Those cheering the early exit of Wells Fargo CEO John Stumpf may want to hold their applause.
Stumpf opted for early retirement amid controversy, but the longtime bank boss is walking away with around $130 million, according to a CNNMoney analysis of SEC filings.
Unless further action is taken by Wells Fargo’s board, Stumpf will leave with a fortune made up of stocks, cash payouts and other compensation that he amassed during three decades at Wells Fargo and its predecessor company.
Believe it or not, this is not a golden parachute — the notorious lumpsum compensation that a CEO walks away with even if the exec is fired.
The bulk of Stumpf’s fortune is made up of 2.4 million shares of Wells Fargo stock he’s accumulated over the years. That mountain of shares is worth $107 million.
Stumpf had been on track to leave with an even bigger fortune — nearly $200 million — before the fake account controversy rocked his bank.
But as the national outrage grew, Stumpf announced on September 27 he would forfeit stock awards worth $41 million, as well as his 2016 salary and bonus.
A portion of Stumpf’s bonus was directly tied to Wells Fargo’s now-dubious account growth. For instance, filings show Stumpf received $4 million in awards in 2015 for among other factors growing “primary consumer, small business and banking checking customers” that year. Stumpf was also rewarded last year for “reinforcing a culture of risk management and accountability across the company.”
But it has since emerged that Wells Fargo created as many as 2 million unauthorized accounts and fired 5,300 employees for improper sales tactics since 2011. The revelations also raises questions about the soundness of the bank’s risk management.
When Wells Fargo announced Stumpf would forfeit $41 million in stock awards, the bank’s independent board of directors said more “clawbacks” of pay could be taken based on a new investigation it launched.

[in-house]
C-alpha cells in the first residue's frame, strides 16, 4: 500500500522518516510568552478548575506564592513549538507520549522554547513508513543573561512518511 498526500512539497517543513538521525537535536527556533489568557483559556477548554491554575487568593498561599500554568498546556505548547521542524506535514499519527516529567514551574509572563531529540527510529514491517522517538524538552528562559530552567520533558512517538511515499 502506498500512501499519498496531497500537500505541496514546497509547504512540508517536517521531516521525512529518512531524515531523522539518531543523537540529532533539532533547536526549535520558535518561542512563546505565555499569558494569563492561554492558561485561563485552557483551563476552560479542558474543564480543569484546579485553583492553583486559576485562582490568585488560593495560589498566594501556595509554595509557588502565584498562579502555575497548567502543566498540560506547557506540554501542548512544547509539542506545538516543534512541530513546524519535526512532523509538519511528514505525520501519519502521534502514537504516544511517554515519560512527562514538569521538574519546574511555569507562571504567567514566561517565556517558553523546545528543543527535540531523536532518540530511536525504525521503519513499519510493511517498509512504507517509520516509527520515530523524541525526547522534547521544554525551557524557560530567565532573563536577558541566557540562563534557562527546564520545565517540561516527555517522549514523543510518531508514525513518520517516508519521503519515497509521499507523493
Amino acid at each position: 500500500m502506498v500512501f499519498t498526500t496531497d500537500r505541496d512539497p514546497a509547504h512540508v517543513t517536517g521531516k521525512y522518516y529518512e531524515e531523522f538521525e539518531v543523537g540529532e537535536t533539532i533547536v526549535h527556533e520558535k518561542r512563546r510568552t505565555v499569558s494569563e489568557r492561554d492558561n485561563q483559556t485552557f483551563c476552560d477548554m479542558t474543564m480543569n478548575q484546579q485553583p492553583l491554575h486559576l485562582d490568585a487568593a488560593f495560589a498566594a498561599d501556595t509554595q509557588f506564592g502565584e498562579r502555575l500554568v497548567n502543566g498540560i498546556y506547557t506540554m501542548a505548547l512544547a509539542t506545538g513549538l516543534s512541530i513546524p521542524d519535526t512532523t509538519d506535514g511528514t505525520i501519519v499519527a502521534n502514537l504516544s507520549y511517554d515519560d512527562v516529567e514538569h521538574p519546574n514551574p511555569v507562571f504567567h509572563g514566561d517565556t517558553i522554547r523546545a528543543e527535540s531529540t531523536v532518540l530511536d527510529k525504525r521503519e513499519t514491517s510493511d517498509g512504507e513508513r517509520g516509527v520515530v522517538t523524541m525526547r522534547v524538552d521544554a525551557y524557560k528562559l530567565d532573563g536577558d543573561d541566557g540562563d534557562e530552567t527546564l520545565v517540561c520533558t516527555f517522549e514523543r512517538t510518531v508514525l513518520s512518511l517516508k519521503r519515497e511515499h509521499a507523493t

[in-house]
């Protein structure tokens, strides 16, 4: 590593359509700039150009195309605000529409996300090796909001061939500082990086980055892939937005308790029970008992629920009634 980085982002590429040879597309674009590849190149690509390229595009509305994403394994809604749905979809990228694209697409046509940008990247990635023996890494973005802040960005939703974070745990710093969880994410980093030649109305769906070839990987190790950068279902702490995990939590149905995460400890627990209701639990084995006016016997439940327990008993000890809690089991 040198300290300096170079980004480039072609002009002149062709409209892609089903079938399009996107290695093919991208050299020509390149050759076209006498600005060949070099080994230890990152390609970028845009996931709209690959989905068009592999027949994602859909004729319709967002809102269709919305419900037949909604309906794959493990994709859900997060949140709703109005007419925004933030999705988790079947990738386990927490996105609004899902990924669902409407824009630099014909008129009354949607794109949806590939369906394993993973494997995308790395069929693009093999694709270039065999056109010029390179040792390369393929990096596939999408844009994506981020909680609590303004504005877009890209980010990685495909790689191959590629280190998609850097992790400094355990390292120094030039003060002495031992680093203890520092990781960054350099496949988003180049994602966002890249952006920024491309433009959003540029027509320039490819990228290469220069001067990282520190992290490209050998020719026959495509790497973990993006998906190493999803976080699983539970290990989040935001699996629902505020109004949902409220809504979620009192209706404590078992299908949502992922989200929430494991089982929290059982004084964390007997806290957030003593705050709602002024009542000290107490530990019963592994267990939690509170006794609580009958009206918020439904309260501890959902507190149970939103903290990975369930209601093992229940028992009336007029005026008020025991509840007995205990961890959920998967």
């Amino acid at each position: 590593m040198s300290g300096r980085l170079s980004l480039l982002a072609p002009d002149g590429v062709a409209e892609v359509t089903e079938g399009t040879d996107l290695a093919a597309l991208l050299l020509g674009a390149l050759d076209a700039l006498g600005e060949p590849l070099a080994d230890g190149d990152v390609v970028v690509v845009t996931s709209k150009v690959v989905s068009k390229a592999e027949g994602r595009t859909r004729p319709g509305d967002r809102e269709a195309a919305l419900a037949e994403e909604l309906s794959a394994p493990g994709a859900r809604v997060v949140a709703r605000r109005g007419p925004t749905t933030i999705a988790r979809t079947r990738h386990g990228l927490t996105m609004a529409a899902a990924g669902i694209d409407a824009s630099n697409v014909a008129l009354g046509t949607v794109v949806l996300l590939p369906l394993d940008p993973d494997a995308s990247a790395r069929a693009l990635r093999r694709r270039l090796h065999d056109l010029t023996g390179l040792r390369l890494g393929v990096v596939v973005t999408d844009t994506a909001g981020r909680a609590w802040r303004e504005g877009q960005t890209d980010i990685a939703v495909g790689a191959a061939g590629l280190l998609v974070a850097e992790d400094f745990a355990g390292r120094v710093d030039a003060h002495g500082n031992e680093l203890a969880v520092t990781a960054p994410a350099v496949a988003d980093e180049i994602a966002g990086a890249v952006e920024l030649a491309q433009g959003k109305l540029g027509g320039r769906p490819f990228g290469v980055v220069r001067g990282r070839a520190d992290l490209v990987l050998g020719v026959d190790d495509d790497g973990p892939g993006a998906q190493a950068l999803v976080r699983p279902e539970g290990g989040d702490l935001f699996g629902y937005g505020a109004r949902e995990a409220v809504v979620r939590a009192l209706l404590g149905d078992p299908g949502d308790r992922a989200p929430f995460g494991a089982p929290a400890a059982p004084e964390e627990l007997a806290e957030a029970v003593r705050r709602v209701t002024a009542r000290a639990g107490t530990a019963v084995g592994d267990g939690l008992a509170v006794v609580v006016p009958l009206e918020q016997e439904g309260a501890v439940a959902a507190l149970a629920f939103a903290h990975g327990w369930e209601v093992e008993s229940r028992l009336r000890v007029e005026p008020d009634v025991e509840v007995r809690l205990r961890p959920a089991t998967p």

A person close to the matter told CNNMoney on Wednesday that the board probe will continue, and Stumpf’s retirement does not preclude further action against him.
Jeffrey Sonnenfeld, an authority on corporate governance at Yale, believes Stumpf “should be subject to more clawbacks” pending the investigation.
Sonnenfeld said a part of his $107 million of stock should be clawed back if the shares were awarded for reaching targets of “cross-selling,” an industrywide practice of selling customers multiple products, which is at the heart of the fake accounts scandal.
Many believe cross-selling went amok at Wells Fargo, which set an internal goal of selling each customer eight products. Current and former employees have told CNNMoney that the unrealistic goal led to widespread cheating, including the opening of unauthorized accounts.
Senator Elizabeth Warren, who famously slammed Stumpf at a recent Senate hearing, applauded his decision to retire. Yet she also renewed her call for the Wells Fargo CEO to “return every nickel he made during the scam.”
On Twitter, Warren said a CEO “should not be able to oversee a massive fraud & simply walk away to enjoy his millions in retirement.”
Rep. Michael Capuano expressed disappointment to CNN on Thursday about the money Stumpf could leave with.
“I don’t think anyone is going to shed a tear for his stepping aside,” he said.